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Chasing payment of retentions is a routine and recurring headache for contractors and the introduction of the Construction Industry (Protection of Cash Retentions) Bill by Alan Brown MP was welcomed by many in the construction industry.
If this Bill becomes law, it will mean that retention money held under a construction contract will have to be placed in a deposit scheme, which would have the effect of ring-fencing and protecting cash retentions.
There is no current legislative requirement for anyone holding a retention under a construction contract to keep that retention money safe, separate and ready to be paid to the recipient once all contractual obligations have been fulfilled. This lack of regulation can lead to dubious practices which can cause problems for those seeking payment of retention money owed.
It will therefore be disappointing news for many that the second parliamentary reading of the Construction (Retention Deposit Schemes) Bill has been delayed for a fifth time.
Why are retentions necessary?
A retention under a construction contract is a percentage of the value of the works that is held by the employer in the case of the main contractor or by the main contractor in respect of its sub-contractors. Retentions are usually paid in part once works have been completed, with the remainder paid once any defects that appear within a fixed period of time have been fixed.
A retention provides:
Problems with retentions
Unfortunately, there is a well-established practice where retention monies are held for longer than contracts allow causing cash flow problems (and even insolvency) for those to whom money is owed.
A report prepared by Pye Tait Consulting for the Department of Business, Energy and Industrial Strategy in 2017 reported that over 70% of the contractors surveyed have experienced delays in receiving retention money in the past three years, and around half have not received retention money owed to them at all.
Whilst there may be legitimate reasons for late or non-payment of retention money (such as disputes over defects or up-stream insolvency), some argue that non-payment of retentions is in fact a means of boosting the cash flow of main contractors or can be seen as a means of facilitating a discount on the overall cost of a project by not paying back some or all of the retention.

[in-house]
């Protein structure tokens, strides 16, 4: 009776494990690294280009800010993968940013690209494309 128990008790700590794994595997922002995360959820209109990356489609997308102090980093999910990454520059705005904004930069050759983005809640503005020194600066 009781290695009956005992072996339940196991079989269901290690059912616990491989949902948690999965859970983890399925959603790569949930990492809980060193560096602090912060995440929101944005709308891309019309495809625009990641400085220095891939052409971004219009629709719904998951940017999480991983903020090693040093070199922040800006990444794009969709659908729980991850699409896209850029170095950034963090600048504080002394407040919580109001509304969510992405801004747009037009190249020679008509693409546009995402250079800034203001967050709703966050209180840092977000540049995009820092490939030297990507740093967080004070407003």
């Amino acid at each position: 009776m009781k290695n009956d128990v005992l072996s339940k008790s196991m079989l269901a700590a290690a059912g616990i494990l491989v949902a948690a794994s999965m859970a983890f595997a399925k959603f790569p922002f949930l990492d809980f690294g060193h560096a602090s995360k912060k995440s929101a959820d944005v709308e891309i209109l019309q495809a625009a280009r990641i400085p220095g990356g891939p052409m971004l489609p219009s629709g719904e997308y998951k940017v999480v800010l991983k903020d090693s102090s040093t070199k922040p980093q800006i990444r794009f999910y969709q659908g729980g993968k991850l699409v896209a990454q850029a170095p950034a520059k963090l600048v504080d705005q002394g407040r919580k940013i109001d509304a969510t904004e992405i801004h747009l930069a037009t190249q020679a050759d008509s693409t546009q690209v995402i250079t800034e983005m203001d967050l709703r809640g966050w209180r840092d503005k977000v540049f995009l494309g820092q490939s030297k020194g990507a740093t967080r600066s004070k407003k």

Alternatives to retentions
The Construction Industry (Protection of Cash Retentions) Bill is the latest of many attempts to address the injustice and commercial difficulties that can arise through the misuse of retentions. Whilst alternative mechanisms exist (parent company guarantees and retention bonds for example) none of these are without issue and few are as simple as cash retentions.
Some argue that retentions should be abolished altogether, highlighting serious issues with the retention regime, such as the £800m of retention money being held by Carillion when it became insolvent. A ban on retentions, it is argued, would lead to an increase in working capital within the supply chain and the removal of the threat of unfair payment would improve the quality of works at completion.
The future of retentions
Meeting the demand for high quality works and the efficient remedying of defects whilst keeping cash flow in the construction industry moving continues to be a difficult balance to strike. In the absence of a new legislative regime for retentions, it is more important than ever to make sure your construction contracts are properly drafted to offer the right level of protection for your project or for works you are carrying out. Proper procedures to recover retentions after works are completed and defects are rectified will help avoid ambiguity about what retention money can be recovered and when.
At Myerson, our Construction Team offers advice on all aspects of contentious and non-contentious issues, acting on matters ranging from home extensions to large commercial developments. For more information on the range of legal services we can provide, please call Myerson’s Construction Team on 0161 941 4000 or email firstname.lastname@example.org.